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The truth is that there isn’t a “one-size-fits-all” leadership style.
You’re going to have to determine what your natural abilities are, what your organization requires of you, and what you want the people you lead to believe about you as a leader.
It’s as much about asking questions as finding answers. It’s a trek — your journey toward leadership excellence.
This article will discuss the concept of transactional leadership, including what it is, who it works best for, and how it can be applied to your leadership style.
Harvard Business Review contributor Jon Maner writes that there are two basic directions that leaders chose when navigating in the organizational landscape: selling or telling.
Each direction contains its own set of trails — leadership styles. Each of these styles has its advantages and disadvantages.
Leadership experts contend that the best leaders are “ambidextrous” in their ability to use elements of both.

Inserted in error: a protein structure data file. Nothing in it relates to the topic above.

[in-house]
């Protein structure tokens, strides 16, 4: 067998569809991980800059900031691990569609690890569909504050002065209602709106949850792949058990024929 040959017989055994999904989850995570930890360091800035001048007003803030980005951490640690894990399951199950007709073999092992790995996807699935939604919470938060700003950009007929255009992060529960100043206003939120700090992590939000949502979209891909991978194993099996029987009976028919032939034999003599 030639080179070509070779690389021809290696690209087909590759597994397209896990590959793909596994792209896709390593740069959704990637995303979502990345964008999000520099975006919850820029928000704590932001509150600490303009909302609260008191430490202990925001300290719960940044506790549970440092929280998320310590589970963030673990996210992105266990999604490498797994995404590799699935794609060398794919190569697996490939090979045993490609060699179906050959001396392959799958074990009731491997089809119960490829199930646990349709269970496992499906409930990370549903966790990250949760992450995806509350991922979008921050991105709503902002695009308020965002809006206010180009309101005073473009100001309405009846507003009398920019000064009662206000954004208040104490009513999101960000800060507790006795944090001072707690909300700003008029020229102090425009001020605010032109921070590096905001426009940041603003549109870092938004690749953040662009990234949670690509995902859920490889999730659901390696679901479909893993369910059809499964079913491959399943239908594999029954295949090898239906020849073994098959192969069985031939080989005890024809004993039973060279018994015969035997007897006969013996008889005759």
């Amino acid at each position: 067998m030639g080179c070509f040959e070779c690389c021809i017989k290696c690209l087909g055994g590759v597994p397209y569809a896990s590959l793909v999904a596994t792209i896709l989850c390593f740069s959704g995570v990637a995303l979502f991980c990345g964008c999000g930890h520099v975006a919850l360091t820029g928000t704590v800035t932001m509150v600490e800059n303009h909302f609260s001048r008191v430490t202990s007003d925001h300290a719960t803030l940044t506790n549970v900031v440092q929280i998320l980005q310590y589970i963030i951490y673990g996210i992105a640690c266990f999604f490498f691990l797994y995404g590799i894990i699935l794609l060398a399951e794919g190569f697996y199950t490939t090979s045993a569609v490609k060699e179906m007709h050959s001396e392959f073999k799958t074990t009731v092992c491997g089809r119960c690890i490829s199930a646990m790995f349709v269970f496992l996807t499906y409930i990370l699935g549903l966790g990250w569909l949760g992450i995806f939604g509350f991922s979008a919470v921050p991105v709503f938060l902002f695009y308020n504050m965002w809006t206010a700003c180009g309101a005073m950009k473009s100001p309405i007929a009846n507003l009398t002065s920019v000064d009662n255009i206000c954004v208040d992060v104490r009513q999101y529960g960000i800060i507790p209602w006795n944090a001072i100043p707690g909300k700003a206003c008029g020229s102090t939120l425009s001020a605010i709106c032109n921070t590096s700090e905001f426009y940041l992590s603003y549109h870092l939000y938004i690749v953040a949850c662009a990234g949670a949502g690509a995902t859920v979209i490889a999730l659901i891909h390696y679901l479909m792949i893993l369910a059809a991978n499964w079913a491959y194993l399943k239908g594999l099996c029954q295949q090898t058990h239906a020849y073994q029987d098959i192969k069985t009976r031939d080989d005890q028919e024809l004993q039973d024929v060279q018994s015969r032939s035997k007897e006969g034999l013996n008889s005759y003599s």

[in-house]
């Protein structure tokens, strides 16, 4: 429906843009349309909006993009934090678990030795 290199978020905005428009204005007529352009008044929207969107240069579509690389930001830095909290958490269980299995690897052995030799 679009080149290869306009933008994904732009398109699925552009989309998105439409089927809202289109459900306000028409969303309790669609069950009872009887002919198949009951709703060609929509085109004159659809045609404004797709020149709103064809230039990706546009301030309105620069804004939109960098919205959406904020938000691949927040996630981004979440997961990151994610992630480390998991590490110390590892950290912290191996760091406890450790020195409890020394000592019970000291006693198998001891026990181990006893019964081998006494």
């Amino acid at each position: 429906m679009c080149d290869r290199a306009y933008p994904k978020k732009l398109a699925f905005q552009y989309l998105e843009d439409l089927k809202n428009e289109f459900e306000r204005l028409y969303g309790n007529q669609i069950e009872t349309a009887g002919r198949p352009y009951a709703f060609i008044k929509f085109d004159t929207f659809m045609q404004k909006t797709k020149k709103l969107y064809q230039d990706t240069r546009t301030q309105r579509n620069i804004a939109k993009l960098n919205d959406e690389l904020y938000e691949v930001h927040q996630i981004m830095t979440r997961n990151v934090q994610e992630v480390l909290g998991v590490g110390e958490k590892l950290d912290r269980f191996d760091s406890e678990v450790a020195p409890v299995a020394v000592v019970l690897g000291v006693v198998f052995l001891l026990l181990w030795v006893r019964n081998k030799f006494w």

First, there are the “selling” styles: coaching, democratic, servant and coach, and transformational.
Many leaders with these styles, (transformational, in particular) often have compelling visions, foster collaboration and innovation, and create learning organizations.
They value developing people over upholding fixed rules and regulations. They lead by influence rather than command.
Transformational leaders may, however, fail to pay enough attention to short-term objectives, along with policies and procedures necessary to the efficiency and effectiveness of the organization.
They may be reticent to take control in a crisis. If that is the case, they would benefit by adopting behaviors consistent with telling styles (which we’ll cover next).
Today, most leadership development experts advocate the selling styles over telling styles, putting a premium on transformational leadership. After all, where would we be without the Elon Musk’s or the Jeff Bezos’ of the world? They’ve radically transformed the way we live.
Let’s be clear, though: transformational leadership is a style. And it’s not the only option out there. There are plenty of telling style leaders who have radically transformed businesses, organizations, and yes, even the world.
“Telling” leaders also offer great value. For many organizations, there will be some times when circumstances and context call for leaders with this style who are able to offer grounded stability when the organization needs it most.